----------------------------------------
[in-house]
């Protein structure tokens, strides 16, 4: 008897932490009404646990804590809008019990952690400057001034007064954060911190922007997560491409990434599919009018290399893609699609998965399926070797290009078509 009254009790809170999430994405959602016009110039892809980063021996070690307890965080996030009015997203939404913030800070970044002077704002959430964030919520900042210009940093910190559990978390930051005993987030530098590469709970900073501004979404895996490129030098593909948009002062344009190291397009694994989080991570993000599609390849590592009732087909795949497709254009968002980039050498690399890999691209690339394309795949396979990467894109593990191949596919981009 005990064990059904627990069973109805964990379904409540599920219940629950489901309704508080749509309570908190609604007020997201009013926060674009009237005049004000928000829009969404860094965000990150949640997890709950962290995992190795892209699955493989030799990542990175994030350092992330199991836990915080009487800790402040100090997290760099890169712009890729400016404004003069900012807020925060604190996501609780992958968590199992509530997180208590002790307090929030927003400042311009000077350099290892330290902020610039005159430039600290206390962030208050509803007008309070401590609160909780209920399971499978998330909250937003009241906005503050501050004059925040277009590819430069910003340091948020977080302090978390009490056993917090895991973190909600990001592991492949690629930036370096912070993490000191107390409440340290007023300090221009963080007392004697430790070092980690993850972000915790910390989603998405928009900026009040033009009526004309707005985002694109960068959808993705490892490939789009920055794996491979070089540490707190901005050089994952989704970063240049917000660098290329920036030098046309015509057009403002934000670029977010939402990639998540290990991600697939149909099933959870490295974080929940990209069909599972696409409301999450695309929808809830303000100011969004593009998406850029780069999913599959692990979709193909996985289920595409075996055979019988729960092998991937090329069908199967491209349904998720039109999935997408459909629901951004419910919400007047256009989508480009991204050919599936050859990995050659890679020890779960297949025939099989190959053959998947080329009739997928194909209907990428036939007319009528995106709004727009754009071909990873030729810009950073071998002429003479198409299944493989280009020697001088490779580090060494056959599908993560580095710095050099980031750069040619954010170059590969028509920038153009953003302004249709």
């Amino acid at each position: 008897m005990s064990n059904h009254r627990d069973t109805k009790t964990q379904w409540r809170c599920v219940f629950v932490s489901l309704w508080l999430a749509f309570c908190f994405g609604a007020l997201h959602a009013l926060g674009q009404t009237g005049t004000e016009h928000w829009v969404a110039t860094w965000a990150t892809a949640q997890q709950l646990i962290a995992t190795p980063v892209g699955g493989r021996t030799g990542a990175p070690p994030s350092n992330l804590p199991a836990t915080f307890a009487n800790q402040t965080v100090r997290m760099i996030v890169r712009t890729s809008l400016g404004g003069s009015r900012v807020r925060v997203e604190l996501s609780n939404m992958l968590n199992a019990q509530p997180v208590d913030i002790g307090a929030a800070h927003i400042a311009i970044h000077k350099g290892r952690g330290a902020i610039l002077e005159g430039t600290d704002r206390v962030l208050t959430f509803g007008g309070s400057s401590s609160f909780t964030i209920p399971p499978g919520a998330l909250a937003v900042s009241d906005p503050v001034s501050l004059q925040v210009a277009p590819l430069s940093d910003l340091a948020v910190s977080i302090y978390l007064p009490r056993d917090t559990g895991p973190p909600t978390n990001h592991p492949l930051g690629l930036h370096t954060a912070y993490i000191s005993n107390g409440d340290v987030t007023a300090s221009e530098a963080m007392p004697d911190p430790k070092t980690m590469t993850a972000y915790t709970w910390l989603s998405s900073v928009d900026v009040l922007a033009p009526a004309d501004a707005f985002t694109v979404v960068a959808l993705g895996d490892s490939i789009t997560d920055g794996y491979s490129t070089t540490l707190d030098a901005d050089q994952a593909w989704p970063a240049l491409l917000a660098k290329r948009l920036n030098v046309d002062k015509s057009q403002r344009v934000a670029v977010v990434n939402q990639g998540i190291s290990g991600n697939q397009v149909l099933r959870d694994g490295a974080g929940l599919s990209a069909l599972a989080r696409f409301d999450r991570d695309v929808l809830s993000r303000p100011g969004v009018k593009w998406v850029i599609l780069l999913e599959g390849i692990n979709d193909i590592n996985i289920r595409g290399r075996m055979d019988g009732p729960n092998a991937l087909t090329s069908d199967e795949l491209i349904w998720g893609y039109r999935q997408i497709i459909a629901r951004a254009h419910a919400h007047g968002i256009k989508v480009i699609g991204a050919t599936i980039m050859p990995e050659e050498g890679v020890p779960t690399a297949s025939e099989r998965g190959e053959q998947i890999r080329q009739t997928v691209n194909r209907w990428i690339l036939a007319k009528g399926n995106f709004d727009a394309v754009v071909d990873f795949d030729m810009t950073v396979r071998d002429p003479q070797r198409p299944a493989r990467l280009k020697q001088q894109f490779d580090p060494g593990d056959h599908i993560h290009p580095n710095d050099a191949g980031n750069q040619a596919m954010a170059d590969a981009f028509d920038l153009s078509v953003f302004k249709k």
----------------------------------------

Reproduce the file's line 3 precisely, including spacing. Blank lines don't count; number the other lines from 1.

């Amino acid at each position: 008897m005990s064990n059904h009254r627990d069973t109805k009790t964990q379904w409540r809170c599920v219940f629950v932490s489901l309704w508080l999430a749509f309570c908190f994405g609604a007020l997201h959602a009013l926060g674009q009404t009237g005049t004000e016009h928000w829009v969404a110039t860094w965000a990150t892809a949640q997890q709950l646990i962290a995992t190795p980063v892209g699955g493989r021996t030799g990542a990175p070690p994030s350092n992330l804590p199991a836990t915080f307890a009487n800790q402040t965080v100090r997290m760099i996030v890169r712009t890729s809008l400016g404004g003069s009015r900012v807020r925060v997203e604190l996501s609780n939404m992958l968590n199992a019990q509530p997180v208590d913030i002790g307090a929030a800070h927003i400042a311009i970044h000077k350099g290892r952690g330290a902020i610039l002077e005159g430039t600290d704002r206390v962030l208050t959430f509803g007008g309070s400057s401590s609160f909780t964030i209920p399971p499978g919520a998330l909250a937003v900042s009241d906005p503050v001034s501050l004059q925040v210009a277009p590819l430069s940093d910003l340091a948020v910190s977080i302090y978390l007064p009490r056993d917090t559990g895991p973190p909600t978390n990001h592991p492949l930051g690629l930036h370096t954060a912070y993490i000191s005993n107390g409440d340290v987030t007023a300090s221009e530098a963080m007392p004697d911190p430790k070092t980690m590469t993850a972000y915790t709970w910390l989603s998405s900073v928009d900026v009040l922007a033009p009526a004309d501004a707005f985002t694109v979404v960068a959808l993705g895996d490892s490939i789009t997560d920055g794996y491979s490129t070089t540490l707190d030098a901005d050089q994952a593909w989704p970063a240049l491409l917000a660098k290329r948009l920036n030098v046309d002062k015509s057009q403002r344009v934000a670029v977010v990434n939402q990639g998540i190291s290990g991600n697939q397009v149909l099933r959870d694994g490295a974080g929940l599919s990209a069909l599972a989080r696409f409301d999450r991570d695309v929808l809830s993000r303000p100011g969004v009018k593009w998406v850029i599609l780069l999913e599959g390849i692990n979709d193909i590592n996985i289920r595409g290399r075996m055979d019988g009732p729960n092998a991937l087909t090329s069908d199967e795949l491209i349904w998720g893609y039109r999935q997408i497709i459909a629901r951004a254009h419910a919400h007047g968002i256009k989508v480009i699609g991204a050919t599936i980039m050859p990995e050659e050498g890679v020890p779960t690399a297949s025939e099989r998965g190959e053959q998947i890999r080329q009739t997928v691209n194909r209907w990428i690339l036939a007319k009528g399926n995106f709004d727009a394309v754009v071909d990873f795949d030729m810009t950073v396979r071998d002429p003479q070797r198409p299944a493989r990467l280009k020697q001088q894109f490779d580090p060494g593990d056959h599908i993560h290009p580095n710095d050099a191949g980031n750069q040619a596919m954010a170059d590969a981009f028509d920038l153009s078509v953003f302004k249709k």